Coronavirus may not diminish in warmer weather, new study finds

This scanning electron microscope image shows SARS-CoV-2 (orange) — also known as 2019-nCoV, the virus that causes COVID-19. ( National Institute of Allergy and Infectious Diseases-Rocky Mountain Laboratories, NIH )

The novel coronavirus that has ravaged the globe and brought the world's economy to a standstill may not diminish significantly in warmer weather, according to a report from a panel convened by the National Academy of Sciences.

The findings, from a report presented to the White House on Tuesday, are an attempt to determine how COVID-19 may or may not behave once temperatures start to warm up in late spring and summer. But there's a lot about the virus that is still not understood by scientists.

"The laboratory data available so far indicate reduced survival of SARS-CoV-2 at elevated temperatures, and variation in temperature sensitivity as a function of the type of surface on which the virus is placed. However, the number of well-controlled studies available at this time on the topic remains small," the report states.

Scientists anticipate being able to review new, more relevant data in the next week or two, including information on surface survival of the virus under different levels of humidity, and aerosol survival with and without exposure to UV radiation.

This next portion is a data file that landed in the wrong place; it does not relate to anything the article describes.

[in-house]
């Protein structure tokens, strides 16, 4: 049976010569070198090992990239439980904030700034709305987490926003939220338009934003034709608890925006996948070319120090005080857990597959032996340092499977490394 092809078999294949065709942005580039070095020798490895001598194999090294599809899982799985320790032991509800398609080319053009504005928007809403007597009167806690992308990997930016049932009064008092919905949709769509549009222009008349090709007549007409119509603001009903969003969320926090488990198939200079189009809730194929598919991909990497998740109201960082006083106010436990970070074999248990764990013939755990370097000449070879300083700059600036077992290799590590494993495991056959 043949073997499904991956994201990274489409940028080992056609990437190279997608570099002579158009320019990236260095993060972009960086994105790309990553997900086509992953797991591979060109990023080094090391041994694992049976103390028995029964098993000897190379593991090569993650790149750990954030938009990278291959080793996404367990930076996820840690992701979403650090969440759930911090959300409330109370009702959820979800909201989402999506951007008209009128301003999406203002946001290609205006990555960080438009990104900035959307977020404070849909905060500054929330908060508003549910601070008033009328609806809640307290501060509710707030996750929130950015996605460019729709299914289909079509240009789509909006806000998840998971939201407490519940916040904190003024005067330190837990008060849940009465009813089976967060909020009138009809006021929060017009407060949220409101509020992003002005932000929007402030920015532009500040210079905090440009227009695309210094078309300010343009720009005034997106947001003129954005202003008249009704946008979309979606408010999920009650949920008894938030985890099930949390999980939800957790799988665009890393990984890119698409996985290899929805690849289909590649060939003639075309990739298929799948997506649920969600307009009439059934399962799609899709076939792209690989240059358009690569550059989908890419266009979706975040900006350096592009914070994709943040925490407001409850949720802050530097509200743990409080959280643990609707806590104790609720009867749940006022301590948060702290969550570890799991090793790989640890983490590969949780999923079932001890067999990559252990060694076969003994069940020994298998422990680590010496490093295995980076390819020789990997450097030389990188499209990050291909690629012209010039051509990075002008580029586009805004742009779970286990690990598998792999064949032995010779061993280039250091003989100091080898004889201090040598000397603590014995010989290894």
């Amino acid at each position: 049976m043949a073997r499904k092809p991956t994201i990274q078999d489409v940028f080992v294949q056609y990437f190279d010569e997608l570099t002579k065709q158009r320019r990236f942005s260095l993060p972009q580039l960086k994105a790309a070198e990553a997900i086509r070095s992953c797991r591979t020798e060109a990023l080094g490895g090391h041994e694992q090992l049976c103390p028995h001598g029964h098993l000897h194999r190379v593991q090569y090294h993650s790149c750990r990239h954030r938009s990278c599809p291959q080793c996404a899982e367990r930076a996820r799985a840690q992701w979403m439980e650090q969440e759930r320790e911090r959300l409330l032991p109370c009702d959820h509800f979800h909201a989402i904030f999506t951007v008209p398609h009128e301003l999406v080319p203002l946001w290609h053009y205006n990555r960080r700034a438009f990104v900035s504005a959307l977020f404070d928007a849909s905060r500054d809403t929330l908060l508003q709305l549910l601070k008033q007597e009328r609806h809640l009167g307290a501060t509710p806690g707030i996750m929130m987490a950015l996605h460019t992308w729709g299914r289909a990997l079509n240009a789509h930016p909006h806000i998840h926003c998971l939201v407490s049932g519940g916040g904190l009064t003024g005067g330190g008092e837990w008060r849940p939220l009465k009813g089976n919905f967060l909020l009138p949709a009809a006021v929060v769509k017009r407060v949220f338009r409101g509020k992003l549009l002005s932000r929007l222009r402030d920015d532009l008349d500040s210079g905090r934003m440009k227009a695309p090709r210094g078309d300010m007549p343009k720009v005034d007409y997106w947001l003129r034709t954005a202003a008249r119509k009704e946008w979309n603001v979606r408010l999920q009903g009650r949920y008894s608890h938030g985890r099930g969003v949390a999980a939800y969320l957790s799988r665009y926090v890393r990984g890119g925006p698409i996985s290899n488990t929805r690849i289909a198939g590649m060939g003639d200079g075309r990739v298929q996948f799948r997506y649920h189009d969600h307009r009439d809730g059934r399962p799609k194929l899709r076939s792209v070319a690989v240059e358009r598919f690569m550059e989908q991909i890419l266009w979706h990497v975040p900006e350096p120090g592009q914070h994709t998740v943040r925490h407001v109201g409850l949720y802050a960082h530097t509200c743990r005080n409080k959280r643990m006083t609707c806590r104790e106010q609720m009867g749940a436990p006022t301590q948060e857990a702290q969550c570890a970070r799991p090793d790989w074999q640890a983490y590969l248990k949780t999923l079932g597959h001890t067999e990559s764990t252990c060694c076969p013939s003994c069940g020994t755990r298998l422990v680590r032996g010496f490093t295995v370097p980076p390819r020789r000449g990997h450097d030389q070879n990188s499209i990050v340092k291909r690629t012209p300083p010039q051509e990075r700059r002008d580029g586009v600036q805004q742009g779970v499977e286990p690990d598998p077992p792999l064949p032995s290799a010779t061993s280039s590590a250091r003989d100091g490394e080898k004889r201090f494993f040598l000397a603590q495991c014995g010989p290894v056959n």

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The NAS report also states that existing studies of how coronavirus has spread in different climates should be "interpreted with caution" because there are "significant caveats" regarding data quality as well as location and length of the studies.

According to the report: "There is some evidence to suggest that SARS-CoV-2 may transmit less efficiently in environments with higher ambient temperature and humidity; however, given the lack of host immunity globally, this reduction in transmission efficiency may not lead to a significant reduction in disease spread” without mitigation measures, such as social distancing."

The report also looks to the past for potential lessons about how COVID-19 may progress.

"There have been 10 influenza pandemics in the past 250-plus years – two started in the northern hemisphere winter, three in the spring, two in the summer and three in the fall," the report states. "All had a peak second wave approximately six months after emergence of the virus in the human population, regardless of when the initial introduction occurred."

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The findings may also throw cold water on efforts to restart the U.S. economy sometime in the coming month or two, which is seen as a goal of the White House and other policymakers.

“Given that countries currently in ‘summer’ climates, such as Australia and Iran, are experiencing rapid virus spread, a decrease in cases with increases in humidity and temperature elsewhere should not be assumed,” the NAS report finds.

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